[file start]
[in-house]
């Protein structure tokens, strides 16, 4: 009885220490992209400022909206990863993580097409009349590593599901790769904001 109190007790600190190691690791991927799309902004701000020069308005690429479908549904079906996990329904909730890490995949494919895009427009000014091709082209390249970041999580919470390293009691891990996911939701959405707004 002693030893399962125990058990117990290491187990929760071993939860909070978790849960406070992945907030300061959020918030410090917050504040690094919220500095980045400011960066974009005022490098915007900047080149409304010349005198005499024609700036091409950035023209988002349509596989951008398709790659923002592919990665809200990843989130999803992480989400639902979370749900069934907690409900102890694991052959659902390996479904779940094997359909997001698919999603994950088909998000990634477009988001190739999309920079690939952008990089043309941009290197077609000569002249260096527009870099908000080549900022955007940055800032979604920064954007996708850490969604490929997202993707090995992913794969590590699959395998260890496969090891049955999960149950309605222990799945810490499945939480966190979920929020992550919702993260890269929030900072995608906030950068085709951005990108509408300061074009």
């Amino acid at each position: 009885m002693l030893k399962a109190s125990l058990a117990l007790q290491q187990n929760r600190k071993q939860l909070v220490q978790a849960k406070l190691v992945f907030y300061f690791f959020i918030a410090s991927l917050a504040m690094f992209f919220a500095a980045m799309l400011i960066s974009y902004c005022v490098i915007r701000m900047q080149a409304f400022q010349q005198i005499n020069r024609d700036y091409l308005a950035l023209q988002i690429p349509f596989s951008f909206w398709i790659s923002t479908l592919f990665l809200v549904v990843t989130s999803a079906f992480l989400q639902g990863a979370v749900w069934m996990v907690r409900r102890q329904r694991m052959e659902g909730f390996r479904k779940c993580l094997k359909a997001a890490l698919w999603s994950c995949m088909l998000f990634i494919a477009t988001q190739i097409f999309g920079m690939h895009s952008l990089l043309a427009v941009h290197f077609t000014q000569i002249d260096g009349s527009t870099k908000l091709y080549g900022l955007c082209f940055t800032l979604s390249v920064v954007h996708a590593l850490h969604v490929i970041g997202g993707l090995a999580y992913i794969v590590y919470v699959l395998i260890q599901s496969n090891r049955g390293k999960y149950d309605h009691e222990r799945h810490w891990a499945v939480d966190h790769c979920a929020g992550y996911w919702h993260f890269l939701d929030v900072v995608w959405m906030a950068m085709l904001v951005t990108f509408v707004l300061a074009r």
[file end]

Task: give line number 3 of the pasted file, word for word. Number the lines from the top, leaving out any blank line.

């Amino acid at each position: 009885m002693l030893k399962a109190s125990l058990a117990l007790q290491q187990n929760r600190k071993q939860l909070v220490q978790a849960k406070l190691v992945f907030y300061f690791f959020i918030a410090s991927l917050a504040m690094f992209f919220a500095a980045m799309l400011i960066s974009y902004c005022v490098i915007r701000m900047q080149a409304f400022q010349q005198i005499n020069r024609d700036y091409l308005a950035l023209q988002i690429p349509f596989s951008f909206w398709i790659s923002t479908l592919f990665l809200v549904v990843t989130s999803a079906f992480l989400q639902g990863a979370v749900w069934m996990v907690r409900r102890q329904r694991m052959e659902g909730f390996r479904k779940c993580l094997k359909a997001a890490l698919w999603s994950c995949m088909l998000f990634i494919a477009t988001q190739i097409f999309g920079m690939h895009s952008l990089l043309a427009v941009h290197f077609t000014q000569i002249d260096g009349s527009t870099k908000l091709y080549g900022l955007c082209f940055t800032l979604s390249v920064v954007h996708a590593l850490h969604v490929i970041g997202g993707l090995a999580y992913i794969v590590y919470v699959l395998i260890q599901s496969n090891r049955g390293k999960y149950d309605h009691e222990r799945h810490w891990a499945v939480d966190h790769c979920a929020g992550y996911w919702h993260f890269l939701d929030v900072v995608w959405m906030a950068m085709l904001v951005t990108f509408v707004l300061a074009r």